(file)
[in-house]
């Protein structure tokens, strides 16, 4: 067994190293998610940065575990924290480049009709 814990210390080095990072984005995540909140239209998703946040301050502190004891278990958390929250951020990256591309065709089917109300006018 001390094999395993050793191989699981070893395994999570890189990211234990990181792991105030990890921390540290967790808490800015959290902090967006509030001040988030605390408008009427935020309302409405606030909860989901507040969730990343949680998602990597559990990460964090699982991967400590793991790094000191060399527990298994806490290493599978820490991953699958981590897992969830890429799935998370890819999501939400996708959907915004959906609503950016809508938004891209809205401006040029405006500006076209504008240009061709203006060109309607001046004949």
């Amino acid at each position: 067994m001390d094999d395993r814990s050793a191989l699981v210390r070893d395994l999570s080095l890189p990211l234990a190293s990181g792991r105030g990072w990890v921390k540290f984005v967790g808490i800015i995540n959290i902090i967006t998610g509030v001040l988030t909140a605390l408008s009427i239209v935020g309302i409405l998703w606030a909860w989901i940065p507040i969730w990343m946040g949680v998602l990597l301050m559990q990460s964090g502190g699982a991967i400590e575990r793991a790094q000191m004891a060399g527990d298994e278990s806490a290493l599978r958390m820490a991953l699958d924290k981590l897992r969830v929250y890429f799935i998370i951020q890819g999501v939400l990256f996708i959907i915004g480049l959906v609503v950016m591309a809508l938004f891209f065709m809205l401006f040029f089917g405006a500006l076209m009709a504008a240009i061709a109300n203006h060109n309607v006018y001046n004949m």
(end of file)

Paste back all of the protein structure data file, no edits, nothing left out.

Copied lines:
[in-house]
């Protein structure tokens, strides 16, 4: 067994190293998610940065575990924290480049009709 814990210390080095990072984005995540909140239209998703946040301050502190004891278990958390929250951020990256591309065709089917109300006018 001390094999395993050793191989699981070893395994999570890189990211234990990181792991105030990890921390540290967790808490800015959290902090967006509030001040988030605390408008009427935020309302409405606030909860989901507040969730990343949680998602990597559990990460964090699982991967400590793991790094000191060399527990298994806490290493599978820490991953699958981590897992969830890429799935998370890819999501939400996708959907915004959906609503950016809508938004891209809205401006040029405006500006076209504008240009061709203006060109309607001046004949």
């Amino acid at each position: 067994m001390d094999d395993r814990s050793a191989l699981v210390r070893d395994l999570s080095l890189p990211l234990a190293s990181g792991r105030g990072w990890v921390k540290f984005v967790g808490i800015i995540n959290i902090i967006t998610g509030v001040l988030t909140a605390l408008s009427i239209v935020g309302i409405l998703w606030a909860w989901i940065p507040i969730w990343m946040g949680v998602l990597l301050m559990q990460s964090g502190g699982a991967i400590e575990r793991a790094q000191m004891a060399g527990d298994e278990s806490a290493l599978r958390m820490a991953l699958d924290k981590l897992r969830v929250y890429f799935i998370i951020q890819g999501v939400l990256f996708i959907i915004g480049l959906v609503v950016m591309a809508l938004f891209f065709m809205l401006f040029f089917g405006a500006l076209m009709a504008a240009i061709a109300n203006h060109n309607v006018y001046n004949m």